Bats may hold the key to the development of robotic devices that can inspect built structures. Using complex coded noises, bats identify the location of prey, for example, with extraordinary accuracy. By incorporating a similar system into robotic devices, it is hoped they could locate and find faults with similar accuracy. The aim is to develop robots that can remotely inspect inaccessible or hazardous areas, such as nuclear installations or gas pipelines. 'The final product is still 10 years away,' says Markus Friedrich of the University of Strathclyde, 'but there is already a great deal of interest from industry worldwide in this approach to non-destructive evaluation'.
'Bats use echolocation to locate objects and find their way around obstacles in the dark. By emitting waveforms over a broad range of frequencies and detecting the length of time for 'echoes' to return, bats build up a clear image of their surroundings. One aspect we can incorporate in the robots is to mimic the bats sequences of waveforms and use the improvement in echolocation within the robot sensing and positioning system,' says Markus. Parts of this system have already been designed and are currently under laboratory evaluation.
'The robots are controlled by a host computer and, through two-way communication, efficient search patterns are mapped out, obstacles detected, and collisions prevented. When a robot detects a flaw, the computer can initiate a special routine to change the behaviour of all the robots in use. The computer acts like mission control, receiving information from individual robots and sending out commands to individuals and the group, so that behaviour changes according to the distribution of defects,' explains Markus. The robots also carry their own processors to enable them to travel in straight lines and to carry out specific tasks. Cameras onboard the robots carry out visual inspection. Ultrasound that uses sound waves as they 'echo' off surfaces is used to measure the thickness of structures and to detect flaws. A further system is based on changes in magnetic fields detected by the robot as it travels along a pipe surface, indicating some level of metal loss that could mean corrosion.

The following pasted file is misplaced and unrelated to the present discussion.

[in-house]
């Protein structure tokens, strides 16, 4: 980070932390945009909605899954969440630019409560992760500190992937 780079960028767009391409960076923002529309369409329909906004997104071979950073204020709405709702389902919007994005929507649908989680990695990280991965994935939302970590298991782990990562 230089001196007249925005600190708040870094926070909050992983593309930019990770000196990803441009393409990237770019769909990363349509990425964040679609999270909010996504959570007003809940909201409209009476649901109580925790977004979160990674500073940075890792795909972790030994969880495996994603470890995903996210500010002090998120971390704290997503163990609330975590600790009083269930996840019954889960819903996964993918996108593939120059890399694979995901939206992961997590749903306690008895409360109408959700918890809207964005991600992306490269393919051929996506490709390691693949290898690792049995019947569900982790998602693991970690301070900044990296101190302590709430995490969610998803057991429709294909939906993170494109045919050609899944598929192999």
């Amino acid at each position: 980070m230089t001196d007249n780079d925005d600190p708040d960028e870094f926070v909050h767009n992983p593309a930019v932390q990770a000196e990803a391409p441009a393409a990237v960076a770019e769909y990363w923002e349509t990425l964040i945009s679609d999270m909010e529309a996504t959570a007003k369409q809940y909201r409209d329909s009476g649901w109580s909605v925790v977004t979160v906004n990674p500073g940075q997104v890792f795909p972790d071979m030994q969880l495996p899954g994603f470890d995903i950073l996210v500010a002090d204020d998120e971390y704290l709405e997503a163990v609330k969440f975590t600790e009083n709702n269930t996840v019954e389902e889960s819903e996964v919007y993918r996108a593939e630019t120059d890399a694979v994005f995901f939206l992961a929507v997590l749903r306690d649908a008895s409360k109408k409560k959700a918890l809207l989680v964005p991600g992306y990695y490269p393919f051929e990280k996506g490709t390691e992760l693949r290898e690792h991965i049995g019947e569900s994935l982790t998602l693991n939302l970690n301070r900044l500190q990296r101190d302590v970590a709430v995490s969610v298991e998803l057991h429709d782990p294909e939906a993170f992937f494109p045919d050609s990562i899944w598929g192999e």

Research to develop the robotic devices is part of an ongoing programme funded by the Engineering and Physical Sciences Research Council (EPSRC). Six universities and a consortium of industry, including Rolls Royce and Shell, make up the Research Centre for Non-Destructive Evaluation. The work on bats is being undertaken by a four year project known as BIAS Biologically Inspired Acoustic Systems, involving a small group of universities, industry, and the British Geological Survey.
Automating inspection of inaccessible or dangerous structures is a key priority for reducing inspection costs, improving safety and preventing disasters. 'At this stage we have proved the concept of remote testing by teams of robotic devices', says Markus, 'but we have many hurdles to overcome, including size reduction, and improving power consumption'.